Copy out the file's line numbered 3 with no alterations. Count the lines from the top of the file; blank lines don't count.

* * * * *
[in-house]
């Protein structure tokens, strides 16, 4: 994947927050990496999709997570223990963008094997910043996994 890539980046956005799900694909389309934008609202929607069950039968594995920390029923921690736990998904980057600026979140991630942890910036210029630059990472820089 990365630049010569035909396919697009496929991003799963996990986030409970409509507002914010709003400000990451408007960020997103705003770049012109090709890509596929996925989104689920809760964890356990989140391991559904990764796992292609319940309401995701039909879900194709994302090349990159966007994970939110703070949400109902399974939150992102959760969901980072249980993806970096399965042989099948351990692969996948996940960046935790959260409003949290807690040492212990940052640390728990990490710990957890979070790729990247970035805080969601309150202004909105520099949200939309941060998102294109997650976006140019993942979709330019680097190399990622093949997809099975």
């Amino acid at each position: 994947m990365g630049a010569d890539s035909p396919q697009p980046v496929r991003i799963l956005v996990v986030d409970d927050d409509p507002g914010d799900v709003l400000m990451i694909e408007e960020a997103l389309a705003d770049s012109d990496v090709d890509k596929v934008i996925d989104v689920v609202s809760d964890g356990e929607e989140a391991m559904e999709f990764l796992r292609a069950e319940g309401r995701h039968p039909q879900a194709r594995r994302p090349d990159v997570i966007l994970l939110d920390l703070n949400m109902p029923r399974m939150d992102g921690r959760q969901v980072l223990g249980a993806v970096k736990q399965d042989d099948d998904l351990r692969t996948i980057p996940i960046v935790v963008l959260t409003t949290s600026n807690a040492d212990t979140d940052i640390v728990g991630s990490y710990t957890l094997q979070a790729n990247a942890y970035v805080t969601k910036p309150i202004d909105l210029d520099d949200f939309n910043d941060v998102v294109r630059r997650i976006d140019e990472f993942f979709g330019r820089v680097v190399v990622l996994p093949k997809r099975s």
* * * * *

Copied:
């Amino acid at each position: 994947m990365g630049a010569d890539s035909p396919q697009p980046v496929r991003i799963l956005v996990v986030d409970d927050d409509p507002g914010d799900v709003l400000m990451i694909e408007e960020a997103l389309a705003d770049s012109d990496v090709d890509k596929v934008i996925d989104v689920v609202s809760d964890g356990e929607e989140a391991m559904e999709f990764l796992r292609a069950e319940g309401r995701h039968p039909q879900a194709r594995r994302p090349d990159v997570i966007l994970l939110d920390l703070n949400m109902p029923r399974m939150d992102g921690r959760q969901v980072l223990g249980a993806v970096k736990q399965d042989d099948d998904l351990r692969t996948i980057p996940i960046v935790v963008l959260t409003t949290s600026n807690a040492d212990t979140d940052i640390v728990g991630s990490y710990t957890l094997q979070a790729n990247a942890y970035v805080t969601k910036p309150i202004d909105l210029d520099d949200f939309n910043d941060v998102v294109r630059r997650i976006d140019e990472f993942f979709g330019r820089v680097v190399v990622l996994p093949k997809r099975s």